The Croissette was slick with rain again on Sunday night for the 65th Cannes Film Festival’s closing ceremony, which one colleague joked was a tribute to the 1964 Palme d’Or winner The Umbrellas of Cherbourg. Inside the Grand Théâtre Lumière, this year’s jury was led by president Nanni Moretti, the Italian filmmaker whose Habemus Papam (We Have a Pope) screened in 2011′s main competition. Moretti’s jury also included actor Ewan McGregor, The Descendants writer-director Alexander Payne, Inglourious Basterds actress Diane Krueger, British auteur Andrea Arnold (Fish Tank), Palestinian actress-filmmaker Hiam Abbass (The Visitor), French actress Emmanuelle Davos (Kings & Queen), Haitian filmmaker Raoul Peck (Lumumba), and designer Jean-Paul Gaultier in the wild-card slot. For this writer, comfortably dry and watching the awards on TV at a nearby flat, that nine-member think tank’s choices proved parochial, or at least yawn-stifingly uninspired, but that reaction might be because the competition’s four best films—Leo Carax’s Holy Motors, Wes Anderson’s Moonrise Kingdom, Jacques Audiard’s Rust & Bone and David Cronenberg’s Cosmopolis—were entirely shut out.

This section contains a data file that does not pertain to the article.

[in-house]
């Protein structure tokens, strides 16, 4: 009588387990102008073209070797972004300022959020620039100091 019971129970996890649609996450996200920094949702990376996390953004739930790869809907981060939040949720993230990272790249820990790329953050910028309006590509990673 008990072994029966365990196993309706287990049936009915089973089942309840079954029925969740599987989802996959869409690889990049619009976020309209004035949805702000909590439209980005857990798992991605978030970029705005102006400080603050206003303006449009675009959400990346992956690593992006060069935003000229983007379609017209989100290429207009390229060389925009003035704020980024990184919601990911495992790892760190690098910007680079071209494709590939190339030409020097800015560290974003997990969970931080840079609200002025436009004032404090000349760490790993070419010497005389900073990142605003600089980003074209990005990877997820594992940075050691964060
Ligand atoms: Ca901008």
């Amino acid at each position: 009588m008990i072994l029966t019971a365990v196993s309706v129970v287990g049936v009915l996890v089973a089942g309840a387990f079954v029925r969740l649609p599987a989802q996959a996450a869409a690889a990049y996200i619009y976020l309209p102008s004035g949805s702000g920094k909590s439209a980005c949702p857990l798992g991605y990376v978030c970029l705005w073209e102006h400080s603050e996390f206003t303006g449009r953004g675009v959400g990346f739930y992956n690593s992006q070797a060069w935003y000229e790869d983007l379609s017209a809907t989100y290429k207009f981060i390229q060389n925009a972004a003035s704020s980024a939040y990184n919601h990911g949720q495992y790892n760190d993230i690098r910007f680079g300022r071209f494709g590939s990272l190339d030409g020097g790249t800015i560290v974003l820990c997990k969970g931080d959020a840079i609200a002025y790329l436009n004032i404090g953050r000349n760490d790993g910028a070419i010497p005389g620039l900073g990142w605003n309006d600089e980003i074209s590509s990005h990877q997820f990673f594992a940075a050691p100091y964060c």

Wes Anderson was dining with French friends when he got the call—three months after submitting his resplendent new feature, Moonrise Kingdom, to Cannes—that his eccentrically funny-sad, 1965-set charmer was chosen for opening night at the world’s most prestigious film festival. Sharing such thrilling news with his dinner companions, they all offered up the same reaction: “Better to be in competition.”
Fortunately for Anderson, as the director recalled during an intimate press conference more luxurious than your average hotel junket (the sound of raindrops bouncing softly off an open-air tent on the Riviera beach), Moonrise later rose to a competition slot, and remains this writer’s first and favorite selection seen at this year’s Cannes. It’s for that reason that only now, while fruitlessly waiting for a second film to rank as highly, that MovieMaker checks in at the fest’s midpoint. Which is not at all to say that this has been a “weak year,” as some jaded critics have grumbled, but we haven’t yet seen any cinematic pleasures to collectively knock us out of our chairs (or wildly polarize) à la 2011′s Melancholia, Drive and Palme d’Or winner The Tree of Life.